EDITORIAL: Finding solace in beauty

In the wake of terror attacks in Paris and Beirut, many are feeling a sense of helplessness.

In the wake of last week’s terror attacks in Paris and Beirut, many are feeling a sense of helplessness and anger.

Such senseless violence – 129 dead in Paris alone, not counting those killed in the ongoing efforts to identify the perpetrators and hold them accountable – is beyond comprehension.

As we urge open, frank discussions in order to prevent future attacks, we suggest it also makes sense now to reflect on all that is good in the world and those around us.

Fortunately, on the Semiahmoo Peninsula that quest is easily fulfilled, and not just because Christmas is but five weeks away.

We can find it in the thousands of people who routinely give of their time – from mere minutes to countless hours every month – to help others, expecting nothing in return.

They each have their own reason for doing it. For some, it’s a way of returning a kindness that brightened their own lives. For others, it’s because they recognize their own fortune and how easily their lives could have turned out differently.

Others get involved simply because they love it; love being involved in the fabric of their community, contributing to the betterment of their neighbors – and often gaining far more back than they ever expected.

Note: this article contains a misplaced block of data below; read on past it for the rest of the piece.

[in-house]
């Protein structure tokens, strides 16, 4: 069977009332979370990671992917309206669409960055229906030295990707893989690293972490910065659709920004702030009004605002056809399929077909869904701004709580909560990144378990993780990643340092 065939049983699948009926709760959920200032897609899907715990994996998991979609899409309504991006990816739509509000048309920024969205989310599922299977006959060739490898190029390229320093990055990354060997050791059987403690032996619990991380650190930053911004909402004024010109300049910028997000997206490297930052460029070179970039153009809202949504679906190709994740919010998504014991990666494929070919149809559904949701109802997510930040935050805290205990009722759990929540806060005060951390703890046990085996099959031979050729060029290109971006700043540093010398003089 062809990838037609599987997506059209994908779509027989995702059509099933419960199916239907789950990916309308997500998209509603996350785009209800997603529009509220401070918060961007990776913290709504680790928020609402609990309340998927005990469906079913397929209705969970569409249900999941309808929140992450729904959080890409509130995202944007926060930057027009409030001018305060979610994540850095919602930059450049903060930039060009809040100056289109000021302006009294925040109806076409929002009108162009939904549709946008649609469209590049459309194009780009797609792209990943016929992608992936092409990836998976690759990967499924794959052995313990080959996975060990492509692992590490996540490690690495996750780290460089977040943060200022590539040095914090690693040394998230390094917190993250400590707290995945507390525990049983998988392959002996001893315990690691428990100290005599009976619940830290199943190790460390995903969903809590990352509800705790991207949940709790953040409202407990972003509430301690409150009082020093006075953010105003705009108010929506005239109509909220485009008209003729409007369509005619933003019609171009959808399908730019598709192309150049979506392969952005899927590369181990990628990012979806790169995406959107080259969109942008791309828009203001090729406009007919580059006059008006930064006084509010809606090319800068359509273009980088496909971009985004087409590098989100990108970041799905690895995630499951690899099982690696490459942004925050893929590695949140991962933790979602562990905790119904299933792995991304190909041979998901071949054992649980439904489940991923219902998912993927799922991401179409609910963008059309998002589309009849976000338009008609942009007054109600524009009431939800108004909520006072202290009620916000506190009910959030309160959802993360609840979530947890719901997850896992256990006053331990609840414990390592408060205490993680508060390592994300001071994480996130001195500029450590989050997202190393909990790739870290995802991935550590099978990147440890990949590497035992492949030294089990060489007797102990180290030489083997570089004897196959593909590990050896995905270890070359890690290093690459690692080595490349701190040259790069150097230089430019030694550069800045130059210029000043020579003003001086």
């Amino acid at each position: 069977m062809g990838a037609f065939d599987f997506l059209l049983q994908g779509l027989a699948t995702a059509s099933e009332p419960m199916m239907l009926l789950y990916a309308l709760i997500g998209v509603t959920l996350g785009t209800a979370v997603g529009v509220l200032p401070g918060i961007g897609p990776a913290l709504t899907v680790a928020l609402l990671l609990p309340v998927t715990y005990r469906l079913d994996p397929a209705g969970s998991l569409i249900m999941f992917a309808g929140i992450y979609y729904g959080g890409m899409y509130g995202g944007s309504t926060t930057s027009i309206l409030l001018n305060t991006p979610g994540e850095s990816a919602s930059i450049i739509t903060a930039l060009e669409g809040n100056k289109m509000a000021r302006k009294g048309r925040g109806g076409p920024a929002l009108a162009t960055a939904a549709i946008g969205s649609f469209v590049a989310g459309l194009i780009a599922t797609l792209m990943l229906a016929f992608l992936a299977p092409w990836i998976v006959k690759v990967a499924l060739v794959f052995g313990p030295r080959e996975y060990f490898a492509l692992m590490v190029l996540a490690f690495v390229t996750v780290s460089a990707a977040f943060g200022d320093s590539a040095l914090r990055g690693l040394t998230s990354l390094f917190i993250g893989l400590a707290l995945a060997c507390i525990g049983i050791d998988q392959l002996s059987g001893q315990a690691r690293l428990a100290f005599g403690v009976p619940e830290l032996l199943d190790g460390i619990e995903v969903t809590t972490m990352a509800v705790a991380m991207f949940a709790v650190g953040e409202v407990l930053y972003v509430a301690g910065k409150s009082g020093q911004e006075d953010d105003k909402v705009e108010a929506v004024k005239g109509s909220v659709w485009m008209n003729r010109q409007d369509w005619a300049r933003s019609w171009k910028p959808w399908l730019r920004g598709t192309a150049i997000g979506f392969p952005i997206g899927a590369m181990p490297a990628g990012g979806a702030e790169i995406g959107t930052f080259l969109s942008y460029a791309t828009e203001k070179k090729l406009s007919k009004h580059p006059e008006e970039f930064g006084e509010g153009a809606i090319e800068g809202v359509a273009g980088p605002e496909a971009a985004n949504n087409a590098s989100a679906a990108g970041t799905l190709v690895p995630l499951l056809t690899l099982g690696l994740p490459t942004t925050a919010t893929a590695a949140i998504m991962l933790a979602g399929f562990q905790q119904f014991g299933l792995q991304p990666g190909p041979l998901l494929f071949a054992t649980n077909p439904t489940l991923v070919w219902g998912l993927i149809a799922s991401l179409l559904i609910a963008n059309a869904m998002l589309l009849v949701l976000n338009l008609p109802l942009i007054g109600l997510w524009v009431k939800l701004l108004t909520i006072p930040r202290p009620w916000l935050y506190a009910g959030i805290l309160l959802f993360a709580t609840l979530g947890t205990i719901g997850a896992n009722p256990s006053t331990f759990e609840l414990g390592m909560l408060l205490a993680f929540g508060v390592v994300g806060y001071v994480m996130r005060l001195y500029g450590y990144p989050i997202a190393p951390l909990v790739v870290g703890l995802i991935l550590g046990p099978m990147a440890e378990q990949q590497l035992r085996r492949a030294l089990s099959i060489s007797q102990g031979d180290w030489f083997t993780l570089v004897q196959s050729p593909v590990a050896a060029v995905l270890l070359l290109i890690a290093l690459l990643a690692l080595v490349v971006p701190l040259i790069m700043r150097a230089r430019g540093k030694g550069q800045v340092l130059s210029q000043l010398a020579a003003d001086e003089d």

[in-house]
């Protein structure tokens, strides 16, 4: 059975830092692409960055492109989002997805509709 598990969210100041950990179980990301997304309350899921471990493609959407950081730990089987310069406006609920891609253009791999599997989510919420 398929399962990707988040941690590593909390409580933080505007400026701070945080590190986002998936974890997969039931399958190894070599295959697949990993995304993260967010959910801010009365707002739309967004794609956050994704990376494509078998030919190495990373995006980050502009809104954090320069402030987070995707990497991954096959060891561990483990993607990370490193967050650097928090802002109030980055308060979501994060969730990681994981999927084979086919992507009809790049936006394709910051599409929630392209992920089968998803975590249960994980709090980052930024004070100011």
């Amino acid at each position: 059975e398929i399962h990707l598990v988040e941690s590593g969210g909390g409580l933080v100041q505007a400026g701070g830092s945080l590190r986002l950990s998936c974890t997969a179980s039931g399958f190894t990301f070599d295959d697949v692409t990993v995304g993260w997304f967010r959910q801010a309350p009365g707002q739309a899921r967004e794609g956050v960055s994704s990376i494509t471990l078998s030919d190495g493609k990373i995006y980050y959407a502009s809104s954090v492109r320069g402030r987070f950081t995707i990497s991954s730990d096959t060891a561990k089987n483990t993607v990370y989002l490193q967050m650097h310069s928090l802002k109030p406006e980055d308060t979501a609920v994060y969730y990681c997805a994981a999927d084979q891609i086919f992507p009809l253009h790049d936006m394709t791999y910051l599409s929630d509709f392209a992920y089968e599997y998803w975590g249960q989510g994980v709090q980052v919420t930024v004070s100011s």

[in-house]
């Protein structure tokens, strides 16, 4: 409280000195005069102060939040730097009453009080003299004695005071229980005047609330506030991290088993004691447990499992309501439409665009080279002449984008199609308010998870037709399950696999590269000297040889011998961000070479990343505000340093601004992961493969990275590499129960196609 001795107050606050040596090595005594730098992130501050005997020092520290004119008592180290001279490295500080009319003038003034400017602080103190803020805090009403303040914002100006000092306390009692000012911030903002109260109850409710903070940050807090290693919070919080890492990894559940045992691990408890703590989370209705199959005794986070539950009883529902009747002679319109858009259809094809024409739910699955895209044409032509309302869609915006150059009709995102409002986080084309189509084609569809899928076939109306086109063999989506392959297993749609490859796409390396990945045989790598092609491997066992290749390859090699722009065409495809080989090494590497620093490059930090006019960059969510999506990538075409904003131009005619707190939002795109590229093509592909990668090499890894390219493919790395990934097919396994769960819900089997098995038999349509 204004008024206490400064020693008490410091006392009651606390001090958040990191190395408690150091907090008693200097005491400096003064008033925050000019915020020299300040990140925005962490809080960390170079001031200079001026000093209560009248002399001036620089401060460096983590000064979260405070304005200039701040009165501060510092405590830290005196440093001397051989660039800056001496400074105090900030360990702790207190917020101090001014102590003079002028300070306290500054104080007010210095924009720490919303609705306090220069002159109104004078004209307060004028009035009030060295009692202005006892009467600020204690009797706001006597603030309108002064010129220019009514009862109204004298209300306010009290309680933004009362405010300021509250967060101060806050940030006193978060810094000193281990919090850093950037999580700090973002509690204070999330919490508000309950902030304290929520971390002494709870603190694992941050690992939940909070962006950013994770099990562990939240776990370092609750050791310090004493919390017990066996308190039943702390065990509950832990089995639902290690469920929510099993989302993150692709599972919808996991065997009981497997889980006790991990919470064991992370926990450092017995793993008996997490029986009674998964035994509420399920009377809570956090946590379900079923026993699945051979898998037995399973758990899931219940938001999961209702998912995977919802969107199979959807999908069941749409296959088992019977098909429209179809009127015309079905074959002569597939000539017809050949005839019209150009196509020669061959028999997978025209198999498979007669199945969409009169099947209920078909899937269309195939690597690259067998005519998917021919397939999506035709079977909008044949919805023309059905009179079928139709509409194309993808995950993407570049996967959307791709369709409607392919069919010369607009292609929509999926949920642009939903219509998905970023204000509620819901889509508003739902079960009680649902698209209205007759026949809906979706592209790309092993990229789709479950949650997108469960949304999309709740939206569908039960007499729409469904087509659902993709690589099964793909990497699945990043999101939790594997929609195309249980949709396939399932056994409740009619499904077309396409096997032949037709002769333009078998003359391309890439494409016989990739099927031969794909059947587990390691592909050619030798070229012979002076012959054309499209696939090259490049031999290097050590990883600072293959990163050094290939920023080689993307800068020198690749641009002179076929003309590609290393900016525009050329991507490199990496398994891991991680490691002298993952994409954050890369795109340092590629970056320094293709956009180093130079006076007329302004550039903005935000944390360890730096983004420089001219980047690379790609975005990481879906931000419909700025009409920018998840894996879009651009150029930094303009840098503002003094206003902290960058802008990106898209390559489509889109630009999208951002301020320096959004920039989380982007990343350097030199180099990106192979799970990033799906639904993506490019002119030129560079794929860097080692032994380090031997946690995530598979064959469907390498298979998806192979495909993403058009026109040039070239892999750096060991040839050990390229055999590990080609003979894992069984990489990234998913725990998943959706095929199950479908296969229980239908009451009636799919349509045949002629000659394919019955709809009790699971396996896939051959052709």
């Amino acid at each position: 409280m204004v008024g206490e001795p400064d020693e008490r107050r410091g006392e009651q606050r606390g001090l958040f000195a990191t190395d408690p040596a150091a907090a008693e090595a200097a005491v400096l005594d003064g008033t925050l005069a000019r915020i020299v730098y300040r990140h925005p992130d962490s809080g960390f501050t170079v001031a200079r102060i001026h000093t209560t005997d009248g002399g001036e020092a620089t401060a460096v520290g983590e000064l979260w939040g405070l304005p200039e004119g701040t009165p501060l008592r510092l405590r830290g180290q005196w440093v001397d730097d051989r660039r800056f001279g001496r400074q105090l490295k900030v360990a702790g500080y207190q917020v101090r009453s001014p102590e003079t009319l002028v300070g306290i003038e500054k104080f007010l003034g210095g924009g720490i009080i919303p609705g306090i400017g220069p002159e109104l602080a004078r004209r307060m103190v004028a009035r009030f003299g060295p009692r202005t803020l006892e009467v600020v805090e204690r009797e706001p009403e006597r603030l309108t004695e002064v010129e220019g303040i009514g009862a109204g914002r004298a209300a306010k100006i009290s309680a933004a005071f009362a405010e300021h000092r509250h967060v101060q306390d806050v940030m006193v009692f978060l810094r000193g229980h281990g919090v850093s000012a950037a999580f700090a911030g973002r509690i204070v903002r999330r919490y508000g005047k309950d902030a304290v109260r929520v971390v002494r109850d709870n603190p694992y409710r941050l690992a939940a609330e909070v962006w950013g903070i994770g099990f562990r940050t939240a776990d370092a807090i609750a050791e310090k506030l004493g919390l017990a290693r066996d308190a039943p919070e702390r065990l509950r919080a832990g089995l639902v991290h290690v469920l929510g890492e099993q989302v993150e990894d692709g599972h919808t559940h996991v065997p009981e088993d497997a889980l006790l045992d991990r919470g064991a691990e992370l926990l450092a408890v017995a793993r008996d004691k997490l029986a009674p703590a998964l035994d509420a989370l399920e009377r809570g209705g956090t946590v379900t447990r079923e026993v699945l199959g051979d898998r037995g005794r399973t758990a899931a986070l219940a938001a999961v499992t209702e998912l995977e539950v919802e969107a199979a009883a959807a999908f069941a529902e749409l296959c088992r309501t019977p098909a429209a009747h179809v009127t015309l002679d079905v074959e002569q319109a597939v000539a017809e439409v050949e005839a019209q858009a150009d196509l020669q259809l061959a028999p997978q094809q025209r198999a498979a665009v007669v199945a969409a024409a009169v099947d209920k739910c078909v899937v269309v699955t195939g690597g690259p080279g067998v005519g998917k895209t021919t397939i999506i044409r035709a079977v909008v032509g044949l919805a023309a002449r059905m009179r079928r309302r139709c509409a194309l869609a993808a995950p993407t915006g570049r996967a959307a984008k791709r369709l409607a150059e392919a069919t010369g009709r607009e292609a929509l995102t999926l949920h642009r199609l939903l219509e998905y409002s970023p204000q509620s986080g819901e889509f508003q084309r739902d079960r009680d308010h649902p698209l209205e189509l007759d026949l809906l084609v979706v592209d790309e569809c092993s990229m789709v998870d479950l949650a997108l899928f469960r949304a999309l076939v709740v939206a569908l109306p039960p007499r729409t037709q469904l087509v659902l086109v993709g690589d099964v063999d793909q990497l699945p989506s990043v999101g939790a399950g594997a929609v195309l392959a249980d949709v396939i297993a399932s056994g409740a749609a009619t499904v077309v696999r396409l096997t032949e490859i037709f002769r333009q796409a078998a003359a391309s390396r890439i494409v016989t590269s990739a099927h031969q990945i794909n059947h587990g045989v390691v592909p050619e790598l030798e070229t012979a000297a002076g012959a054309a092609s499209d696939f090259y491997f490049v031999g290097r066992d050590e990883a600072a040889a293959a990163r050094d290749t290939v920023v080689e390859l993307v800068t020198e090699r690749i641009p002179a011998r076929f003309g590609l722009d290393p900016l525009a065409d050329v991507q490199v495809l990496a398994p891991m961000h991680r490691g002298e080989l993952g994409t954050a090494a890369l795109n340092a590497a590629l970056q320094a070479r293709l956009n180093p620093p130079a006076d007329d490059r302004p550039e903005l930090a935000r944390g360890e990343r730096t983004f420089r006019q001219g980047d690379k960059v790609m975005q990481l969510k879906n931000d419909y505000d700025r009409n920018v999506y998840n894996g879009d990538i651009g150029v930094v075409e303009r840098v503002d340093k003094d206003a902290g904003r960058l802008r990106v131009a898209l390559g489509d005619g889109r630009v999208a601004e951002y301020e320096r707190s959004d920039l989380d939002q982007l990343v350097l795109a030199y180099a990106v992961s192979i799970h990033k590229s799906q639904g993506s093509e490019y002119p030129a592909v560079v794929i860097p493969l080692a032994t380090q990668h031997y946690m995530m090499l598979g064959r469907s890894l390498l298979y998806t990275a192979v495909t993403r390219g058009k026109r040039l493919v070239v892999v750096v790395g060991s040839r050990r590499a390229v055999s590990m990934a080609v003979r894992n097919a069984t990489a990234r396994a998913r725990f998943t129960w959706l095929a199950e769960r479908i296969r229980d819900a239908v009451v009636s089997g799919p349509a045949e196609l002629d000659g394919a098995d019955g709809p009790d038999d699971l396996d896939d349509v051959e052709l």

Hope for the world is in people such as White Rock’s Ashley Macdonald, who twice in the past week opened up publicly – first to Peace Arch News, and then to a theatre full of youth, parents and professionals – about her struggles with mental wellness in an effort to ease the same journey for others.

It’s in those who watch over our jewels of the environment, including the Little Campbell River, where thousands of salmon are at this moment returning to spawn; a natural process supported by decades of hard work to restore and maintain the river.

It’s in the legacy of Derek Lucas, whose persistence in wanting to help kids stay healthy and active led to an organization that continues to collect, refurbish and distribute sports equipment to those who would otherwise go without.

These are but a few examples. The bottom line is, goodness is all around us, and we don’t have to look far to find it.

We just have to look.

Fortunately, we also don’t have to do anything momentous to contribute to it. We just have to do something.

Perhaps that is how healing can occur.

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